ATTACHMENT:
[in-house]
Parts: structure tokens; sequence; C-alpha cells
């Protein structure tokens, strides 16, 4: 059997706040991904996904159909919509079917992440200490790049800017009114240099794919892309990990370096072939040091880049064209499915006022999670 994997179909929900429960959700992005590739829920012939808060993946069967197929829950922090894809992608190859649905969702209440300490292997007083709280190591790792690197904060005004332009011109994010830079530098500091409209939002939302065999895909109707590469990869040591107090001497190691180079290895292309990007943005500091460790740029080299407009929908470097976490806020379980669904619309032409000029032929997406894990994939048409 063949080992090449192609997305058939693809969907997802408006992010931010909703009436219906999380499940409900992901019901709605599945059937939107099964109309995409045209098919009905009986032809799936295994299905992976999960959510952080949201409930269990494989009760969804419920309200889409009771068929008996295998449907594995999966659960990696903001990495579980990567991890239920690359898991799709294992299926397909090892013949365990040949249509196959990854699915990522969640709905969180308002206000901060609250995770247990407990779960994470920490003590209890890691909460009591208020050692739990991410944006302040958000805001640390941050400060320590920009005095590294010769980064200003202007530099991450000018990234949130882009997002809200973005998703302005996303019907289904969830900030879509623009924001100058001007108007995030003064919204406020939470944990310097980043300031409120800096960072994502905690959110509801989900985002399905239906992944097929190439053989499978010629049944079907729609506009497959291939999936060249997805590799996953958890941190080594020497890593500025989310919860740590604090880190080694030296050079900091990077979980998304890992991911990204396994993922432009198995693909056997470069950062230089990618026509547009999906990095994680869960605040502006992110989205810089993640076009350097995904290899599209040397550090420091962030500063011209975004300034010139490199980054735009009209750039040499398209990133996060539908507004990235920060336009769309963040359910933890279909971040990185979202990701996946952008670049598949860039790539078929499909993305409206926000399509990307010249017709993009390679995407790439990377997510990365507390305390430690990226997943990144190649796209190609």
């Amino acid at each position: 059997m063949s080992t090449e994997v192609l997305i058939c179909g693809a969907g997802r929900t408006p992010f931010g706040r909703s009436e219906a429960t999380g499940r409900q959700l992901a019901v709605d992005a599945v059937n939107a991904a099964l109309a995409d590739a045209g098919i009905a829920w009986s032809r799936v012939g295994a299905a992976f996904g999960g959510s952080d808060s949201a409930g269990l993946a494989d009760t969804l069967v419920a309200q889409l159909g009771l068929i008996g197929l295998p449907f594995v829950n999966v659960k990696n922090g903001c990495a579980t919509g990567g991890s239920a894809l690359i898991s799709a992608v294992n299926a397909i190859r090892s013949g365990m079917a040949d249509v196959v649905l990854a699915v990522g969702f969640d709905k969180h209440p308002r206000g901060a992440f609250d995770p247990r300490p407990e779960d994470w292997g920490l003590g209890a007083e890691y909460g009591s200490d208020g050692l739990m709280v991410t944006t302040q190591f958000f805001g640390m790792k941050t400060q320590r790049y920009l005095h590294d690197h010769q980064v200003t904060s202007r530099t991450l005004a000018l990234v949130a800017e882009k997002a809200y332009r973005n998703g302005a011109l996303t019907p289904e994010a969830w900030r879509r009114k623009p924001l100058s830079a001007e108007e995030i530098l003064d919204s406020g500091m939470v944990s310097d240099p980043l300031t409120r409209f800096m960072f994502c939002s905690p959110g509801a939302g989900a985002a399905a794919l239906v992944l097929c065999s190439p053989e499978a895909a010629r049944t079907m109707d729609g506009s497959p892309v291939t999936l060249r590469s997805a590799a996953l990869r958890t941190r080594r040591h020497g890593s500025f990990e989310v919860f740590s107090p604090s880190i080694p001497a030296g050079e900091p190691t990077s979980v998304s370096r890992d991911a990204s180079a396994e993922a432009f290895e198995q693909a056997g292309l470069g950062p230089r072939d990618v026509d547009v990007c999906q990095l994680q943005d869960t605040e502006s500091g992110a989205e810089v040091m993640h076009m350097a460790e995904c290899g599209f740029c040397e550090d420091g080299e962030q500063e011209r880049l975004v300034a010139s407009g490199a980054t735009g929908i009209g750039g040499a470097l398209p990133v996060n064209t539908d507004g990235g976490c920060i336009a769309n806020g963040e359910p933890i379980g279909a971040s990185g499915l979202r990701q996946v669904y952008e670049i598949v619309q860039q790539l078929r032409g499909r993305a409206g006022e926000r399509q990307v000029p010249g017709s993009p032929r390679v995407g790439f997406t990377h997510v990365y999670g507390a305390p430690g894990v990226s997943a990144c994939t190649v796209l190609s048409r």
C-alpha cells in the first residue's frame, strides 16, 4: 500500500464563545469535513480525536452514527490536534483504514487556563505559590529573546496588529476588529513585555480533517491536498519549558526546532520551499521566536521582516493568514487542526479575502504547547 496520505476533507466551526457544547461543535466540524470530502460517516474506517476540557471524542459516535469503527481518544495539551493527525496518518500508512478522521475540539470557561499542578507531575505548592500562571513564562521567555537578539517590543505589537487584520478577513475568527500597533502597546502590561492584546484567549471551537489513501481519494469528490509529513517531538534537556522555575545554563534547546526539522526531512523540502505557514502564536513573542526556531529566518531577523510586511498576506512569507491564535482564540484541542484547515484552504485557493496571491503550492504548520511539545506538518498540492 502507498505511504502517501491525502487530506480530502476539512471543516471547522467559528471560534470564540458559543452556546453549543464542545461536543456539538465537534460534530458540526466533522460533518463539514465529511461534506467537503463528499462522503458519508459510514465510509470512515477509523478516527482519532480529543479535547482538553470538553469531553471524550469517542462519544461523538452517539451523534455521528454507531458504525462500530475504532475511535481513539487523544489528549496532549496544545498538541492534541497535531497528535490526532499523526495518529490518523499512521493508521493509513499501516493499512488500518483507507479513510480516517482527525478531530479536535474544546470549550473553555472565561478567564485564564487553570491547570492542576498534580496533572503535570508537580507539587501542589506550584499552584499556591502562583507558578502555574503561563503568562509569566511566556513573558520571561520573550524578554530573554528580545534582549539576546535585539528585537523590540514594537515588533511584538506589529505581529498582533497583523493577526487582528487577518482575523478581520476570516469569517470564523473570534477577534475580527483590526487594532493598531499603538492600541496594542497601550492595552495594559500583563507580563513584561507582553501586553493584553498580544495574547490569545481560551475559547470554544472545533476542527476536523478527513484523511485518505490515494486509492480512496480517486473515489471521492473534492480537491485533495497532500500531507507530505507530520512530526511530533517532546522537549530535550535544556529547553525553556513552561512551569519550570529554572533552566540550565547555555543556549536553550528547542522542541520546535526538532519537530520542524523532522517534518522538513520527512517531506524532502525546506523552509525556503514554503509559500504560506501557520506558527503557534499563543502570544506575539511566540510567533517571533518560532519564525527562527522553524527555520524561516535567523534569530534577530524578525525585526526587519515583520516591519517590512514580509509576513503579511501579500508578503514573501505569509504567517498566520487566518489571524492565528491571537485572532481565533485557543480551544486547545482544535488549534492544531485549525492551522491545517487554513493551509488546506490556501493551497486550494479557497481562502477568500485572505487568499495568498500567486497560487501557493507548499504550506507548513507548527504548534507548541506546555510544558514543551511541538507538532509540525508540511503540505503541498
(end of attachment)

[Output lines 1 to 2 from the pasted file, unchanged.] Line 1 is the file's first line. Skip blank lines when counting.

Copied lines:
[in-house]
Parts: structure tokens; sequence; C-alpha cells